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For three years I’ve had the pleasure of serving at TRAC camp, a camp for teenage foster kids who come from abused and neglected backgrounds. Below is part one of observations of this years camp.

Thursday — It’s been a warm day and as 6:00 comes, and then goes, people are slowly rolling in. It is the evening before another TRAC camp. A camp designed for teen foster kids that come from abused and neglected backgrounds.

The kids will arrive Friday morning but Thursday evening is prep time for the counselors and support staff that will serve these kids until late Sunday afternoon.

Strolling around camp I have the chance to visit with people I’ve worked with for several years. The new camp improvements are obvious and welcome. A new 3rd cabin is in place that will allow another six campers. A new moderately sized air hockey game sits outside the activity center. Quilt blocks decorated by campers in past camps hang from the front of the activity center. Blocks with pictures and words such as “Be safe, have fun” and “ELE – everyone love everyone”

The campers will have opportunities to earn necklace beads as well as tickets that can be spent at the newly expanded store next to the activity center. During the girls camp the previous weekend the jawbreakers proved to be the popular item. Jeremy and Alexis have set up the store with a variety of items sure to attract the attention of the campers.

A shower trailer, three cabins, a stage for the camp band and sessions known as Cross Talk stand empty, for one final evening. Tomorrow they will be the hubs of activity for 16 teenage boys and 20 plus counselors and support staff. The stage, trailers, cabins, and challenge course are a testament to the dedication of those who believe in the power a weekend. A weekend focused on sharing the love of God with kids whose background include neglect and abuse; physical, sexual and emotional. The burdens of abandonment have, in many cases, followed these kids for most, or even all, of their young lives. TRAC camp is a chance to create an environment where they are wanted and valued, just for who they are.

The staff and volunteers come from all backgrounds. Moms and Dads, young people, newly marrieds. Some come from abusive backgrounds of their own and have learned to be conquerors. They see camp as the chance to give back to those that suffer in ways that they themselves have experienced.

Eventually everyone arrives and dinner is served at five of the six tables that will be used by campers and staff starting with lunch the next day. The talk is light. Old friends catch up and new acquaintances are made. Some have been serving in the same capacity for years. Others are getting their feet wet; curious to see if there is a bigger role for them. Kim is one such person. He started by serving as a handyman and laborer for camp projects and now finds himself only hours away from serving as a counselor to his first two teen campers.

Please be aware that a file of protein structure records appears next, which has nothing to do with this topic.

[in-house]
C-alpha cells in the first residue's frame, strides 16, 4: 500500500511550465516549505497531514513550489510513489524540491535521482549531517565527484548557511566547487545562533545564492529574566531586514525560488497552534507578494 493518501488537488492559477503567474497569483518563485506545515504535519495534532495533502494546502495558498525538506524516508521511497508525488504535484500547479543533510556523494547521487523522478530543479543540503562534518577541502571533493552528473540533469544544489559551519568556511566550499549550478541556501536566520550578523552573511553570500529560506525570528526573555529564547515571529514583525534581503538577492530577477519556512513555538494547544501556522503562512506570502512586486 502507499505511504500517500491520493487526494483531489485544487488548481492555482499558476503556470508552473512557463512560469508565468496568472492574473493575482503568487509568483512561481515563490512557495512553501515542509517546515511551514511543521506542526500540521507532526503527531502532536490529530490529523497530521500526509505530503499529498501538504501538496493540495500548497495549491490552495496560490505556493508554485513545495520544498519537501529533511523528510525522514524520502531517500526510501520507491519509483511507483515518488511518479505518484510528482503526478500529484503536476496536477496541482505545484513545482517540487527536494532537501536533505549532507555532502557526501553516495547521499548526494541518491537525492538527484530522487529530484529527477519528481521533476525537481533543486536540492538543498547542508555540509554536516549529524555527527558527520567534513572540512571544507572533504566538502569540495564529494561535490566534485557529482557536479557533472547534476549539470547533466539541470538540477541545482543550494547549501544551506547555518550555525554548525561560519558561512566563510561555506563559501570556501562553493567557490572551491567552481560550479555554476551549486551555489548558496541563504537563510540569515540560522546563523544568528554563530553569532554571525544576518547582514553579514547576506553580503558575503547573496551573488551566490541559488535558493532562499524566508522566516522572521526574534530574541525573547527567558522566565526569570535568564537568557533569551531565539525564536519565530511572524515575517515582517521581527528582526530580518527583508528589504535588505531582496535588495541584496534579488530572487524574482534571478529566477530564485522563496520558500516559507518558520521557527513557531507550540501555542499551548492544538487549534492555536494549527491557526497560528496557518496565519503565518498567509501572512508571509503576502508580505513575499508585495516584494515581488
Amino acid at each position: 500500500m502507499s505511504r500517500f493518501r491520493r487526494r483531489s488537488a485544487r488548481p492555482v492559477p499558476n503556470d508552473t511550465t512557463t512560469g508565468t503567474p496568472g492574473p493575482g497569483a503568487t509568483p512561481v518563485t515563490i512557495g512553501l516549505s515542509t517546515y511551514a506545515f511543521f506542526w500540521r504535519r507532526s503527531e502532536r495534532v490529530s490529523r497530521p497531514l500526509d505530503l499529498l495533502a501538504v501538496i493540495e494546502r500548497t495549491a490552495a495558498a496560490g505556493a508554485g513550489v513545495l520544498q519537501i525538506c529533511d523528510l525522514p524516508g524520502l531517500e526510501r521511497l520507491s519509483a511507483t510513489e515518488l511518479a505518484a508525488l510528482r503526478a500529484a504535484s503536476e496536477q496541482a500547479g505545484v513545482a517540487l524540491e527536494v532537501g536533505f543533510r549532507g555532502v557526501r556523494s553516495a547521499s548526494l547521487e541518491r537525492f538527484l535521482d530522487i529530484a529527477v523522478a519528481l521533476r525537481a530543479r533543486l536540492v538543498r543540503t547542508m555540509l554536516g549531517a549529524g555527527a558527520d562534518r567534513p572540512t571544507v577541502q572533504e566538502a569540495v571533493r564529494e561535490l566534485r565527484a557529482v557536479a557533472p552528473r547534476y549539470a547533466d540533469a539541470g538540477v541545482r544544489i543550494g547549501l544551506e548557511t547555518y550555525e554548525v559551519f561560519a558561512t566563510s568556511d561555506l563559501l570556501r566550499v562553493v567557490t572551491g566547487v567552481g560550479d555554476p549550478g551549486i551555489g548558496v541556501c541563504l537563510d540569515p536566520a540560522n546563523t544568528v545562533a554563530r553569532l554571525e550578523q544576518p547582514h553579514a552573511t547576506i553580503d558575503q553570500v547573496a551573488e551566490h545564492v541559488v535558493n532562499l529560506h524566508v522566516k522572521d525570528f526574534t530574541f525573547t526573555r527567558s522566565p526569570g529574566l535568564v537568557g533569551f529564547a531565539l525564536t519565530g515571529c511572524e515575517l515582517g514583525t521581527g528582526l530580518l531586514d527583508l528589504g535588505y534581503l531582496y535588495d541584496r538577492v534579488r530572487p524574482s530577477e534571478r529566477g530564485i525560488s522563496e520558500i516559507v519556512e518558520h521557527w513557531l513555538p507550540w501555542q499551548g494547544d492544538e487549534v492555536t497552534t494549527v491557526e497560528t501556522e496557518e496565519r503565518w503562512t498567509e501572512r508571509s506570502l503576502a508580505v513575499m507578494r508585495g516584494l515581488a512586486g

Conversation continues while dinner is served. It has been a warm day and at last there is a hint of coolness moving up from the creek below through the giant cottonwood and fir trees that fill the camp. Announcements are made and afterward everyone makes their way down to the wooden benches surrounding the stage below. It is a serene and quiet setting. A few bugs are out but the dreaded mosquitoes have seemed to stay home for the night.

The setting is special. Old hymns mixed with new worship songs float over the now cool air. The giant trees seem to stand guard as the sun slowly retreats towards the horizon. The cool air from the swimming hole now flows through the area like an invisible fog and the sound and solitude that attends the sound of voices, piano and guitar seem to perfectly create what the studio produced worship albums seek to replicate.

The camp theme will be the story of David and Goliath. There are a lot of Davids tonight. Everyone present understands that on their own they are inadequate. The kids that arrive tomorrow morning move, on average, from one foster home to the next every 16 months. Some have parents in prison; some have no idea who their parents are. Others wonder what is wrong with them at their parents just didn’t seem to care. And tomorrow they come to a camp where they are told the people care for them. That’s a tough sell. And every one here knows that. So like David these adults will put aside their own inadequacies and run to the fight. Proceeding only in the knowledge and confidence that, as in David’s words, “the battle is the Lord’s to win.”

To learn more about TRAC, click here. To read Part Two click here.

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